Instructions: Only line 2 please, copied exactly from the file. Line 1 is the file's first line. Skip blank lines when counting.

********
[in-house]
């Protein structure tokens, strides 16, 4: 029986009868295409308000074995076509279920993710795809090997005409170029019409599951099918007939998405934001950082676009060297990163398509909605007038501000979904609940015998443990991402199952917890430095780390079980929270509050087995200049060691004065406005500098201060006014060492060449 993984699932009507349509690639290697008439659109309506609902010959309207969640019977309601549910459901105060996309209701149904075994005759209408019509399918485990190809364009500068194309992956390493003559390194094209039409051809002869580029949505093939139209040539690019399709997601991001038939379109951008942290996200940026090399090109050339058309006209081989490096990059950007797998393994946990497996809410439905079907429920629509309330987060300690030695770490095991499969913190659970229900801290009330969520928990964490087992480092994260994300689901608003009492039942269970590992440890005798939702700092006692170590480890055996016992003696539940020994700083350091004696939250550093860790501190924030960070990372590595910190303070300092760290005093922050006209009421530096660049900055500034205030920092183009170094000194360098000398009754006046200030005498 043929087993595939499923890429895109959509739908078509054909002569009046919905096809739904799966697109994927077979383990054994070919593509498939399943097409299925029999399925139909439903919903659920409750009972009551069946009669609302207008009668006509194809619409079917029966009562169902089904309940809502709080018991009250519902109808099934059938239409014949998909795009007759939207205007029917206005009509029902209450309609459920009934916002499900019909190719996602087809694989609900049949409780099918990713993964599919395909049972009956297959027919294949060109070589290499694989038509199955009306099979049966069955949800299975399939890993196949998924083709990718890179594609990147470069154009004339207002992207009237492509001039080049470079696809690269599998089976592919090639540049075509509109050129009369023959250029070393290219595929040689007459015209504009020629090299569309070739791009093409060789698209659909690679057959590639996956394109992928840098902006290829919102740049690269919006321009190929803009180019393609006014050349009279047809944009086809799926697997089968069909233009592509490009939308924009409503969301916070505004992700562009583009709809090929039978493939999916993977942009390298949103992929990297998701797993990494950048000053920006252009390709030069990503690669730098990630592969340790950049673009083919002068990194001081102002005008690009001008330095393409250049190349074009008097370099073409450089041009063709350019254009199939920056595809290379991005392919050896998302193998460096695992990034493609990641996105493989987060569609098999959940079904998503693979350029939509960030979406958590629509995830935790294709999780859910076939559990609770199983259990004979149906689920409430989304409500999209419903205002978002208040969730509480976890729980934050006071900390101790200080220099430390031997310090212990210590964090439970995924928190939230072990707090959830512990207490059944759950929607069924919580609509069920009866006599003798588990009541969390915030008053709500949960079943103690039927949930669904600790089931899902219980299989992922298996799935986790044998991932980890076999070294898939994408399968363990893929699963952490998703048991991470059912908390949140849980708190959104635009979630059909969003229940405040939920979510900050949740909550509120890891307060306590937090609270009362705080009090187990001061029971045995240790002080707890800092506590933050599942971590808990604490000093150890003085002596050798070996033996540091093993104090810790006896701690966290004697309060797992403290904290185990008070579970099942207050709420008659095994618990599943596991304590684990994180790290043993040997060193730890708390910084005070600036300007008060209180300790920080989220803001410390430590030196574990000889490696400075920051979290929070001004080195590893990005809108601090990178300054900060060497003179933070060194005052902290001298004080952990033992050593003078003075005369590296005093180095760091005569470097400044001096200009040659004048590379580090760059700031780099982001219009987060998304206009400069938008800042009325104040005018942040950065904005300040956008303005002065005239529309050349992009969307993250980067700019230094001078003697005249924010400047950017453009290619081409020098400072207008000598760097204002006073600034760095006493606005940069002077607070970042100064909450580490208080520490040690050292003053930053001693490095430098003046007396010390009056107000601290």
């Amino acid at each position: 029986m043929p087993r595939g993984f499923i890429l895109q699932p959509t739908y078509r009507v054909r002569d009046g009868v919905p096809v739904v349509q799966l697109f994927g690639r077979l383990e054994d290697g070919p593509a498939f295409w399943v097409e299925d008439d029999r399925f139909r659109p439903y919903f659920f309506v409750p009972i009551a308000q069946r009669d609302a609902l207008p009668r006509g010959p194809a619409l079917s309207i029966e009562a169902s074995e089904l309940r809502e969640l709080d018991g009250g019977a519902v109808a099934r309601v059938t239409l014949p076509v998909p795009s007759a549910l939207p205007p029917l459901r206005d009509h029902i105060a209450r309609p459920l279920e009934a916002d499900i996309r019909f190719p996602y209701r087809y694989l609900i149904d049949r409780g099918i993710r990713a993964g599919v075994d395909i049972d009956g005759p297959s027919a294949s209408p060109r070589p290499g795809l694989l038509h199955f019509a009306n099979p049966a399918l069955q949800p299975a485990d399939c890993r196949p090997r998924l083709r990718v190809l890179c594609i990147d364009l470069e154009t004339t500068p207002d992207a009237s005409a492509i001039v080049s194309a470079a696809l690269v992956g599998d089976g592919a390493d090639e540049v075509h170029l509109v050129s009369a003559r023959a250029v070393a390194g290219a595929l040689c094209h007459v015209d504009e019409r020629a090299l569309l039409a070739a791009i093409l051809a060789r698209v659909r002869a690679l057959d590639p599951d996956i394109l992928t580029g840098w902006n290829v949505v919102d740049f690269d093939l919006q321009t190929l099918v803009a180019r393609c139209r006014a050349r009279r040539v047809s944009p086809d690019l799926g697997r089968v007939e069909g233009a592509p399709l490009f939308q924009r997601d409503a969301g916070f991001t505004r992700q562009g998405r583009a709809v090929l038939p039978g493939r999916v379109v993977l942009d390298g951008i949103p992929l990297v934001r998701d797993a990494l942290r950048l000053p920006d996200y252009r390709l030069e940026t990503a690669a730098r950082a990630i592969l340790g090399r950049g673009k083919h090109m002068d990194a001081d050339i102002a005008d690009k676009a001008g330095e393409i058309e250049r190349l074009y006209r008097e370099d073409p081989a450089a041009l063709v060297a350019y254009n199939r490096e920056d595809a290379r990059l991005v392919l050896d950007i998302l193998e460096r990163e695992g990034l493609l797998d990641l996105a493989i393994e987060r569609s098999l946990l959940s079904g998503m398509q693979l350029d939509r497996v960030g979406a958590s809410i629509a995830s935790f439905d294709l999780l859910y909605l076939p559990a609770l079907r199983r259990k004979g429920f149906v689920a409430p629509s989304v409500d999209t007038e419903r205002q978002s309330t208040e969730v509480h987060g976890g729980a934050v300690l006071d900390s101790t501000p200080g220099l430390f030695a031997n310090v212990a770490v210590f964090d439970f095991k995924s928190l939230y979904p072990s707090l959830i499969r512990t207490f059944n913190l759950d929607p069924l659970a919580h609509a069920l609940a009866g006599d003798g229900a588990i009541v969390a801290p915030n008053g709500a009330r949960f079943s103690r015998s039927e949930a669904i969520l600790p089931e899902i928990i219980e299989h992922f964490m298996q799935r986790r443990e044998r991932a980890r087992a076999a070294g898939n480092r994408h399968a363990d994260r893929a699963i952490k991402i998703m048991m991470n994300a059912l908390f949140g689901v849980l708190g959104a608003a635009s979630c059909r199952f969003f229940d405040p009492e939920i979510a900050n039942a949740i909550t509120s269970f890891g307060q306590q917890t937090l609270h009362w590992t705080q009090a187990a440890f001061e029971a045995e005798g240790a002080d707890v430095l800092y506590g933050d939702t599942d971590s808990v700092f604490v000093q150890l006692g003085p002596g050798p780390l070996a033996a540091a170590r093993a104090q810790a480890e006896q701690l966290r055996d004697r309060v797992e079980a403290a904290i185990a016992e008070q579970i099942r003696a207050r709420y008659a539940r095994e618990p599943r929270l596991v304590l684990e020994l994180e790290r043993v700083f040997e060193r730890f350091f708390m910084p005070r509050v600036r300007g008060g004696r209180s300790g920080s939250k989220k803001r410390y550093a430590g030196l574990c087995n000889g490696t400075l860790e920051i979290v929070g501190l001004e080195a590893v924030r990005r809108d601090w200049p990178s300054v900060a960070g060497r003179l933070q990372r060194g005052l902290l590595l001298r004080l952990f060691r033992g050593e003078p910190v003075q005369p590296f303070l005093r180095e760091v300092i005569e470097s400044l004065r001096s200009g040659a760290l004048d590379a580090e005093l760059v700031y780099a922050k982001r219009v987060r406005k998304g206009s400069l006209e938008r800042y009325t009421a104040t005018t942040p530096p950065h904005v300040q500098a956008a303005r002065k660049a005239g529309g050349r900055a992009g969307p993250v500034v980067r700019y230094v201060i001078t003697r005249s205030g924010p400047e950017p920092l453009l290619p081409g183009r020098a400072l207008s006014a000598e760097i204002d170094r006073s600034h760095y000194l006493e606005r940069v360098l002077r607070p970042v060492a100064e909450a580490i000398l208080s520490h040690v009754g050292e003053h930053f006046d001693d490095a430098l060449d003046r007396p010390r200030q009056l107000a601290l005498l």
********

């Protein structure tokens, strides 16, 4: 029986009868295409308000074995076509279920993710795809090997005409170029019409599951099918007939998405934001950082676009060297990163398509909605007038501000979904609940015998443990991402199952917890430095780390079980929270509050087995200049060691004065406005500098201060006014060492060449 993984699932009507349509690639290697008439659109309506609902010959309207969640019977309601549910459901105060996309209701149904075994005759209408019509399918485990190809364009500068194309992956390493003559390194094209039409051809002869580029949505093939139209040539690019399709997601991001038939379109951008942290996200940026090399090109050339058309006209081989490096990059950007797998393994946990497996809410439905079907429920629509309330987060300690030695770490095991499969913190659970229900801290009330969520928990964490087992480092994260994300689901608003009492039942269970590992440890005798939702700092006692170590480890055996016992003696539940020994700083350091004696939250550093860790501190924030960070990372590595910190303070300092760290005093922050006209009421530096660049900055500034205030920092183009170094000194360098000398009754006046200030005498 043929087993595939499923890429895109959509739908078509054909002569009046919905096809739904799966697109994927077979383990054994070919593509498939399943097409299925029999399925139909439903919903659920409750009972009551069946009669609302207008009668006509194809619409079917029966009562169902089904309940809502709080018991009250519902109808099934059938239409014949998909795009007759939207205007029917206005009509029902209450309609459920009934916002499900019909190719996602087809694989609900049949409780099918990713993964599919395909049972009956297959027919294949060109070589290499694989038509199955009306099979049966069955949800299975399939890993196949998924083709990718890179594609990147470069154009004339207002992207009237492509001039080049470079696809690269599998089976592919090639540049075509509109050129009369023959250029070393290219595929040689007459015209504009020629090299569309070739791009093409060789698209659909690679057959590639996956394109992928840098902006290829919102740049690269919006321009190929803009180019393609006014050349009279047809944009086809799926697997089968069909233009592509490009939308924009409503969301916070505004992700562009583009709809090929039978493939999916993977942009390298949103992929990297998701797993990494950048000053920006252009390709030069990503690669730098990630592969340790950049673009083919002068990194001081102002005008690009001008330095393409250049190349074009008097370099073409450089041009063709350019254009199939920056595809290379991005392919050896998302193998460096695992990034493609990641996105493989987060569609098999959940079904998503693979350029939509960030979406958590629509995830935790294709999780859910076939559990609770199983259990004979149906689920409430989304409500999209419903205002978002208040969730509480976890729980934050006071900390101790200080220099430390031997310090212990210590964090439970995924928190939230072990707090959830512990207490059944759950929607069924919580609509069920009866006599003798588990009541969390915030008053709500949960079943103690039927949930669904600790089931899902219980299989992922298996799935986790044998991932980890076999070294898939994408399968363990893929699963952490998703048991991470059912908390949140849980708190959104635009979630059909969003229940405040939920979510900050949740909550509120890891307060306590937090609270009362705080009090187990001061029971045995240790002080707890800092506590933050599942971590808990604490000093150890003085002596050798070996033996540091093993104090810790006896701690966290004697309060797992403290904290185990008070579970099942207050709420008659095994618990599943596991304590684990994180790290043993040997060193730890708390910084005070600036300007008060209180300790920080989220803001410390430590030196574990000889490696400075920051979290929070001004080195590893990005809108601090990178300054900060060497003179933070060194005052902290001298004080952990033992050593003078003075005369590296005093180095760091005569470097400044001096200009040659004048590379580090760059700031780099982001219009987060998304206009400069938008800042009325104040005018942040950065904005300040956008303005002065005239529309050349992009969307993250980067700019230094001078003697005249924010400047950017453009290619081409020098400072207008000598760097204002006073600034760095006493606005940069002077607070970042100064909450580490208080520490040690050292003053930053001693490095430098003046007396010390009056107000601290």